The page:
Pruitt calls Clemson game 'a starting point' for Georgia defense

semerson@macon.comSeptember 2, 2014 

Georgia defensive coordinator Jeremy Pruitt, center, coaches the defense during Georgia's 45-21 win over Clemson.


ATHENS - Jeremy Pruitt found himself saying some nice things about his secondary's debut performance - few mental errors, good communication, good effort - and decided he needed to pull the reins back a second.

"We've still got a long ways to go. I mean, basically all we've done is guarantee that we can go 1-11. That's all we've done," Pruitt said. "I know that y'all want to keep blowing smoke and all that. But we're 1-11, and we're working from there."

Pruitt's first game as Georgia's defensive coordinator and secondary coach went swimmingly: After a shaky first half, Georgia held Clemson to all of one first down and 15 total yards in the second half. Todd Gurley and the offense handled the rest for a 45-21 victory.

But Pruitt, speaking to the media Tuesday for the first time since the win, didn't want to get carried away.

"For the first game, it's a starting point," Pruitt said, adding later: "We're not satisfied with how we played defensively at all. We gave up 21 points. We very easily could have given up more than that. ... We played better and executed a little better in the second half. But still, when you look at the second half, we're nowhere near where we need to be."

Pruitt said he was happy with the effort of his players. But there were still mistakes, and "a lot of them," according to Pruitt. Some were technical and some were mental. To hear Pruitt tell it, the Bulldogs got lucky on a bunch of plays.

"The tape doesn't lie. There's a couple times if you watch tape there's guys running open, and some of the guys win up front so the quarterback doesn't get the ball off," Pruitt said. "There's times in the back end where somebody guarded their guy really well, we don't have the right pass rush lanes, and the guy scrambles. So it takes 11 guys doing the right stuff all the time. Our guys understand that."

Pruitt's analysis was a lot less cheery than that of his players inside the locker room after the game. That's mostly to be expected, given the euphoria of the moment, and the motivational techniques of coaches.

But considering he inherited a defense that struggled so much last season, Pruitt was also asked if he had to maintain a balance: Keep the fragile confidence going, but not let it go too far?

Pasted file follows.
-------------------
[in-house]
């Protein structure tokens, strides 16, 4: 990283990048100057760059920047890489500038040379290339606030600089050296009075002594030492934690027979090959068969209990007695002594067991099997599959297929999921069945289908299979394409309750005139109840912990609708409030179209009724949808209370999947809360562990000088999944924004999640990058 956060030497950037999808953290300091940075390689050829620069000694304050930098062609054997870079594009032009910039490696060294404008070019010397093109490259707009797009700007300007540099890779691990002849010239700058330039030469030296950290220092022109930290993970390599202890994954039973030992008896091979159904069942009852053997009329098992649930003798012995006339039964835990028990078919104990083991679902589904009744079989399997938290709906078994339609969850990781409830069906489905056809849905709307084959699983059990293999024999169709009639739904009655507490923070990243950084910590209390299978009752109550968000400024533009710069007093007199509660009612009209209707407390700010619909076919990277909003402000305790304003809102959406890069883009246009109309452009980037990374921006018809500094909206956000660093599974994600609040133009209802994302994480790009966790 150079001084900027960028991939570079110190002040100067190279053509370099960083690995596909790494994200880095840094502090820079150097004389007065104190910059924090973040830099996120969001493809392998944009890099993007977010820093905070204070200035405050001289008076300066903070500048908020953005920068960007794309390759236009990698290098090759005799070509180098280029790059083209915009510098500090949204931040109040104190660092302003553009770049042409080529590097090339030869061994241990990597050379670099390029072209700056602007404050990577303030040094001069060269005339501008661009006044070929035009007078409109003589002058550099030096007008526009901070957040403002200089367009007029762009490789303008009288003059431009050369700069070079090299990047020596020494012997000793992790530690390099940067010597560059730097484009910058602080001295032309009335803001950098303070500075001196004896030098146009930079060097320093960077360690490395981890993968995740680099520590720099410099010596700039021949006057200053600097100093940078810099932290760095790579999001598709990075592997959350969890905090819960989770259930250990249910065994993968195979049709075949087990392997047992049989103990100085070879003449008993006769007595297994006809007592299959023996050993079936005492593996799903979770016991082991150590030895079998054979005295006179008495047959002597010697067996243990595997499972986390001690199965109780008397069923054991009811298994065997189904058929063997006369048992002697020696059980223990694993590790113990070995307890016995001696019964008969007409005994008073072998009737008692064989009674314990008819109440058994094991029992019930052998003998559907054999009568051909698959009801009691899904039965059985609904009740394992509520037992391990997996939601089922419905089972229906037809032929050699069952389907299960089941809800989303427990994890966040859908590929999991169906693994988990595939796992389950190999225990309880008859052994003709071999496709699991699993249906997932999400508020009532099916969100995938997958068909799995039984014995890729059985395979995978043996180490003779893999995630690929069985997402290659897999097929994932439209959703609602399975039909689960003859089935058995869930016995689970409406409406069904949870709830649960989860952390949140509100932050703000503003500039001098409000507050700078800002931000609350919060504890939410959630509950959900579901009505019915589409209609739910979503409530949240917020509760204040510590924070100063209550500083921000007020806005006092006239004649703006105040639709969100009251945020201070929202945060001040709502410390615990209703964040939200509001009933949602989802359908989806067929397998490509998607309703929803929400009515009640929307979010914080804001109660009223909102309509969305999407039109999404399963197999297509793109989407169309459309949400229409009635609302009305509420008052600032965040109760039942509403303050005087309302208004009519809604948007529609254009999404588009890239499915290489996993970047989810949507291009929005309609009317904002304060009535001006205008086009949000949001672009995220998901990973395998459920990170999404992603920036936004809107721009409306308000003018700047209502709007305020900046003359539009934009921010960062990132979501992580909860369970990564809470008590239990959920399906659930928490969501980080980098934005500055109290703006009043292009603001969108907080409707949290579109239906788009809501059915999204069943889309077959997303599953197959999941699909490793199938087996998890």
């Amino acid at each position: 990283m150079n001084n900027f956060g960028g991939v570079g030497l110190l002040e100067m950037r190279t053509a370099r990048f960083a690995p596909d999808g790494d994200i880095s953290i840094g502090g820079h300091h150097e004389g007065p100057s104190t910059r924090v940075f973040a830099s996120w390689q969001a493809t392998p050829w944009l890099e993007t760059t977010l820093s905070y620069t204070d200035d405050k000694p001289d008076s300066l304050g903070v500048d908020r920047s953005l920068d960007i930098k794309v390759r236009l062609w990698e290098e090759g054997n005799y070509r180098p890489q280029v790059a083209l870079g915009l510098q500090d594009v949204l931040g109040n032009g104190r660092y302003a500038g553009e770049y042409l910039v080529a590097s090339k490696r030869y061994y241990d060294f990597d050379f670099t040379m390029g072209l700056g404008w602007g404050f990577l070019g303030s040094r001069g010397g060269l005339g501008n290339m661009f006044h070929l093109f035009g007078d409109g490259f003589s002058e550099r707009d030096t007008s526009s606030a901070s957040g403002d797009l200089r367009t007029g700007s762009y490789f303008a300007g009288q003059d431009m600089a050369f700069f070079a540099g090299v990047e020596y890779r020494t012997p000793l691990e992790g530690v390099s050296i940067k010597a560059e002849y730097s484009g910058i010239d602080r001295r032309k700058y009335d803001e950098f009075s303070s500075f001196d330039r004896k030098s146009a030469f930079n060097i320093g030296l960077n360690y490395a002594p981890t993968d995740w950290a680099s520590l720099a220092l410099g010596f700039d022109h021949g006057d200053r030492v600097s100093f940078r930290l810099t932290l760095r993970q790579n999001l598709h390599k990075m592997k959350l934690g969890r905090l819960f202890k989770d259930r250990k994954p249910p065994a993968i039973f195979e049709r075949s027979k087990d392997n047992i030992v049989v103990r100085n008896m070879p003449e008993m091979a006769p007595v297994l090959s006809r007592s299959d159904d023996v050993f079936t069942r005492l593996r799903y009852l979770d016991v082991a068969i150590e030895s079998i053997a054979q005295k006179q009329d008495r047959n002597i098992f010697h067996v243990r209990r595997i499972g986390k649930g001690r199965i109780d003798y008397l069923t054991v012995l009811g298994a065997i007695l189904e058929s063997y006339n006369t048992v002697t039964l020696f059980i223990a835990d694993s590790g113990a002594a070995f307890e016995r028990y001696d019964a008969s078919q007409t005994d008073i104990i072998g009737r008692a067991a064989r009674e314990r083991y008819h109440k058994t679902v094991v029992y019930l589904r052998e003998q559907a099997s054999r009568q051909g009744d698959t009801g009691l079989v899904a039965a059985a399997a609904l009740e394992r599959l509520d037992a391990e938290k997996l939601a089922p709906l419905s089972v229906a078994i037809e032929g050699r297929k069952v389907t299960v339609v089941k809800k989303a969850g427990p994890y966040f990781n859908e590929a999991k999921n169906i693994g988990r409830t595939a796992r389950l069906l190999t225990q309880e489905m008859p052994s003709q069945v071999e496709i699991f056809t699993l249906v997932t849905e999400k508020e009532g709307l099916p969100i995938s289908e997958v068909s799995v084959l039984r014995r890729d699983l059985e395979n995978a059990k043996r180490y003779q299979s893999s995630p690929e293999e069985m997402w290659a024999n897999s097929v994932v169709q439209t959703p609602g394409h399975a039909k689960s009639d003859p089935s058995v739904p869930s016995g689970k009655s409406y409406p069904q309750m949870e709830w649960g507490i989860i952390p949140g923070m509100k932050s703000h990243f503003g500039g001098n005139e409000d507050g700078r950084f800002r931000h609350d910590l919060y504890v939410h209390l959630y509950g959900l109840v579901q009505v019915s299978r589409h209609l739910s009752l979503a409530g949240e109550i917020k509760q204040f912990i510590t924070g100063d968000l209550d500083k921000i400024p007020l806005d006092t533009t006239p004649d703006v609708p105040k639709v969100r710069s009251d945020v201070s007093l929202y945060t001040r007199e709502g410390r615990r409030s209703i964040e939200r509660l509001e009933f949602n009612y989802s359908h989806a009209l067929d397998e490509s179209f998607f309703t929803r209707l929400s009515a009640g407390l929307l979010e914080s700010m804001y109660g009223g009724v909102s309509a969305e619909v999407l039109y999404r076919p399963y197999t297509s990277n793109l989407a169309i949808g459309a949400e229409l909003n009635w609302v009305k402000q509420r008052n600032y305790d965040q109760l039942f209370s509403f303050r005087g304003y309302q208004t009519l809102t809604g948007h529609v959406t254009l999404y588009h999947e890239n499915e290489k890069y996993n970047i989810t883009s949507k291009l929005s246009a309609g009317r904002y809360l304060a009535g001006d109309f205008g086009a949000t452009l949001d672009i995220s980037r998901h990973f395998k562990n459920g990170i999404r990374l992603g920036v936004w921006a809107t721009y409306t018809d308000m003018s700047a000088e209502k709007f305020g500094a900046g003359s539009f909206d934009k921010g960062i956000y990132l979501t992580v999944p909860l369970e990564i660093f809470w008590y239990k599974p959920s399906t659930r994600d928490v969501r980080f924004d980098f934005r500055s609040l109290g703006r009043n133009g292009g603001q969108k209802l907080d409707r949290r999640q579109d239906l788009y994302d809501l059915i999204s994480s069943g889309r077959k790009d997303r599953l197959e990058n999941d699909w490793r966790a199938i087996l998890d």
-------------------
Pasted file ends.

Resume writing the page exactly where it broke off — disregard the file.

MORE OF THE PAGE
"If you're going to play this game, you'd better have some confidence. You'd better have confidence in yourself and the people around you," Pruitt said. "But at the same time you've got to be realistic. I mean, we've played one football game. I hope our expectations here are to win and dominate our opponents each and every week. I hope that's the expectation here at Georgia. You look and we're all excited because we won a game. It's one football game. I mean, that's what we're supposed to do."

Secondary newcomers

Two new starters had big roles in Pruitt's secondary on Saturday night, but they weren't the two many had expected would this summer. Aaron Davis, a redshirt freshman, had an interception, and freshman Dominick Sanders played well at the star position. But junior college transfer Shattle Fenteng only played on special teams, while freshman Malkom Parrish did not play.

"They weren't ready to play," Pruitt said. "If they were ready to play I wouldn't played them."

Fenteng's missed practice times were a factor, according to Pruitt, pointing out that he missed about 20 practices. Parrish is a true freshman, who "aren't supposed to play," according to Pruitt, while granting that Dominick Sanders did play and start.

Sanders impressed Pruitt early in preseason practice, when the team first went full pads.

"He's kind of wired 220," Pruitt said. "You don't have to get him going, he's going when you hit the field. Now is he always right, no. Should he playing as a true freshman, probably not, but right now he's one of our better players." Good time for a bye?

There's a school of thought that Georgia played so well that the bye comes at a bad time, stifling momentum. But Pruitt said he likes it, pointing out that last year, when he was at Florida State, the Seminoles also had a bye after beating Pittsburgh the opening week.

"Usually in football you improve the most from your first game to your second game," Pruitt said. "I like having the bye week in between because for us in a new system it gives us an opportunity to go back and make a lot of corrections, get back to kind of the fundamentals. They can kind of see theirself, it kind of lets us see where we're at and where we've gotta go."

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